A recent study has shown that five distinct psychiatric disorders – namely autism, attention deficit hyperactivity disorder (ADHD), schizophrenia, major depression and bipolar disorder – share the same genetic mutations, apparently advancing the notion that gene mutation is not exclusive to just one psychiatric illness.
Dr. Vicente G. Rosales, Jr., professor at the University of Santo Tomas Department of Neurology and Psychiatry, indicated thus at the 41st National Convention of the Philippine Psychiatric Association (PPA) held recently at Edsa Shangrila Hotel, as he lectured on the clinical utility of genetic markers in the treatment of bipolar disorders.
“So if I have a gene mutation at such an early age, I can end up being autistic, depressive, schizophrenic or I can end up being all five since there’s no exclusivity,” he said. “All those genetic markers that are mutated in the five psychiatric disorders beg the question why, if they share something physiologically such as mutation or alteration in the gene sequence, we make so much fuss in trying to come up with empirical classifications system? We try to segregate or compartmentalize each disorder in defiance of the fact that they share common genetic problems.”
A genetic marker, from the physiological standpoint, is simply a gene or DNA sequence with a known location in a chromosome. Dr. Rosales explained that a gene or DNA sequence is polymorphic, or there may be different ways by which the manifestation is shown.
“For instance, regarding hair color – I have black hair, somebody has brown hair. We all have the same number of genes except that my genes will eventually manifest as black hair in me. Since I know the location of the gene for black hair, it means it is a genetic marker,” he continued. “On the other hand, you can use the genetic markers in pathological settings. There are many different diseases that can actually be very hereditary or genetic and the reason why they’re pathologic or why they give you illness is because apparently the gene became altered or mutated from one generation to another due to exposure, toxic materials, or radiation.”
In practical application, genetic markers are used for paternity testing and to trace distinct traits that are passed on from parents to offspring by heredity. “But more importantly however, you try to trace the inheritance and history of genetic disease,” Dr. Rosales said. “The number one illness that comes to mind which is genetically transferred is diabetes mellitus. Another is osteoporosis. For psychiatric illness, it is schizophrenia and bipolar disorder. That is why it is so important to get family histories.”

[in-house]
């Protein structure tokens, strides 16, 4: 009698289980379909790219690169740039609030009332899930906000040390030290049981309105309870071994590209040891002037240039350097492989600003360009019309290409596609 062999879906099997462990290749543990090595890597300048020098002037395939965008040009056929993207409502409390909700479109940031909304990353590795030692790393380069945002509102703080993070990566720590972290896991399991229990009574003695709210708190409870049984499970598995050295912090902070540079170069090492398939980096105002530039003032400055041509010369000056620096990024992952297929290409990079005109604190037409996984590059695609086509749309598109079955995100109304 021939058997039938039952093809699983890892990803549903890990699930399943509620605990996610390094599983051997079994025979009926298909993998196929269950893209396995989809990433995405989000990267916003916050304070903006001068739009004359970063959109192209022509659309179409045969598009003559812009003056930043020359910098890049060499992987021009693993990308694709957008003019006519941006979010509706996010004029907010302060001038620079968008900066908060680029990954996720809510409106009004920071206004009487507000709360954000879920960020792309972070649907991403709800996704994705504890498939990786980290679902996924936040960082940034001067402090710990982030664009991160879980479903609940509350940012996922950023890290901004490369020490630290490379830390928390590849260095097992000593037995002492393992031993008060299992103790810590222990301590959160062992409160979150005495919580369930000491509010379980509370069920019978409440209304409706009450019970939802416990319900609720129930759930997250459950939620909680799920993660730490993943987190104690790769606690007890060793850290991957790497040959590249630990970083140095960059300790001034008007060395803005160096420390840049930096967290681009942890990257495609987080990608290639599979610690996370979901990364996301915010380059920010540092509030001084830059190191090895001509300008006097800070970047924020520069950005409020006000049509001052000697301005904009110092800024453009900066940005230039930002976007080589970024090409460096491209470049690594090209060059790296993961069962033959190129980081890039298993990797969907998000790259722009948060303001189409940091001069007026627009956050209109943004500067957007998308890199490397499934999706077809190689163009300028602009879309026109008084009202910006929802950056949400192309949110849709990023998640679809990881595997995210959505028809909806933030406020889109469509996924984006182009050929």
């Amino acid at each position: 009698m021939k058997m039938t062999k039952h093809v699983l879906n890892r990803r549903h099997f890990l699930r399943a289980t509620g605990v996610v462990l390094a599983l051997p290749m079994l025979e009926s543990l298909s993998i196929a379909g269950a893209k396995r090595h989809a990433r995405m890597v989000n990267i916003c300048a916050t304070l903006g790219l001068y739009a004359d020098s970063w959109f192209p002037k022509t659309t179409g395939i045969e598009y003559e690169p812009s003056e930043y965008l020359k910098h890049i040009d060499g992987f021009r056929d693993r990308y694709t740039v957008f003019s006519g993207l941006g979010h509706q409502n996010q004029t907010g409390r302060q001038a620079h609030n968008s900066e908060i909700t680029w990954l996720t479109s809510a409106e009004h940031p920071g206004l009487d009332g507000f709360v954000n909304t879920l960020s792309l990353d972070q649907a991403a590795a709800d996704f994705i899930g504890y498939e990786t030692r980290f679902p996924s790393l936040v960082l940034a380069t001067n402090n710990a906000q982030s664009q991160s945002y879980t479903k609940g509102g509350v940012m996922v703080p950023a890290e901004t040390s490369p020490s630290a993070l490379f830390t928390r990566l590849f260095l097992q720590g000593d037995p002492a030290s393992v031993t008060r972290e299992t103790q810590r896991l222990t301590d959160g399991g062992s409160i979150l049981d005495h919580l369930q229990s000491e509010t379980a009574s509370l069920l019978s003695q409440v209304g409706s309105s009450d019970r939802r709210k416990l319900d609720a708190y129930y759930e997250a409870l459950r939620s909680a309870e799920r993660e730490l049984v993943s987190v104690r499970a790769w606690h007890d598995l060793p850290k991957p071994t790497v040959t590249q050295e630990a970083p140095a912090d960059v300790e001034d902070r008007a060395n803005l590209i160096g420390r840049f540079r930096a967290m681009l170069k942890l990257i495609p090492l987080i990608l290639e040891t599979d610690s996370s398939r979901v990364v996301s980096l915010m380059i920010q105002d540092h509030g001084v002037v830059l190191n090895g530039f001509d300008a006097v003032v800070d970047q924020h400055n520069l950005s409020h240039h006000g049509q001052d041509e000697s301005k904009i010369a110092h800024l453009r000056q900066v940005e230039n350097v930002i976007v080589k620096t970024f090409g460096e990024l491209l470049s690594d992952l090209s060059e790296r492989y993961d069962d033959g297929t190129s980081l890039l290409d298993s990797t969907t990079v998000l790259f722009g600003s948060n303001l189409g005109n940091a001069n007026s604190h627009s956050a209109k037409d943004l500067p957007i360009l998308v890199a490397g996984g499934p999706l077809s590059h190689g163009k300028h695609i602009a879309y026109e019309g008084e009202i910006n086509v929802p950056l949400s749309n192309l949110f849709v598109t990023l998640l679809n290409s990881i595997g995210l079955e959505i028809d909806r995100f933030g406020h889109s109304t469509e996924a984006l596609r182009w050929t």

The ability to understand the susceptibility of a person to disease because of his genes becomes a powerful tool in preventing such disease. “For instance,” he explained, “if you have a strong family history of osteoporosis, you try to manipulate your diet and lifestyle because you know that eventually you may end up being osteoporotic. So you probably have to take a higher calcium diet. Same thing with diabetes, you try to avoid sugar, carbohydrates and the like.”
However, it is more difficult to avoid psychiatric illness because of the ethical issues involved. “There is a very strong temptation to try to manipulate the genetic makeup since you know where the gene markers are and you have the ability to find out if you are predisposed to one illness or another,” Dr. Rosales remarked. “Of course this has received a lot of flak from many people because they say it’s unethical.”
He said that the idea of genetic markers in bipolar disease isn’t new because as early as 1987, it has been shown that there was already a genetic marker for mood disorders, particularly for bipolar disease. “You look at chromosome 11, you look at the short arm, you tickle the short arm…that’s where you will find the mutation that will eventually be implicated in bipolar disorder,” he said.
There are many genetic markers, a lot of which are still undiscovered, Dr. Rosales asserted. “Many genetic markers connected with the development of symptoms implicated bipolarity. Chances are, those associated with more than one psychiatric illness are not exclusive but don’t fret because it does not mean that you will develop the illness just by having a genetic marker.”
– Denn Meneses, Medical Observer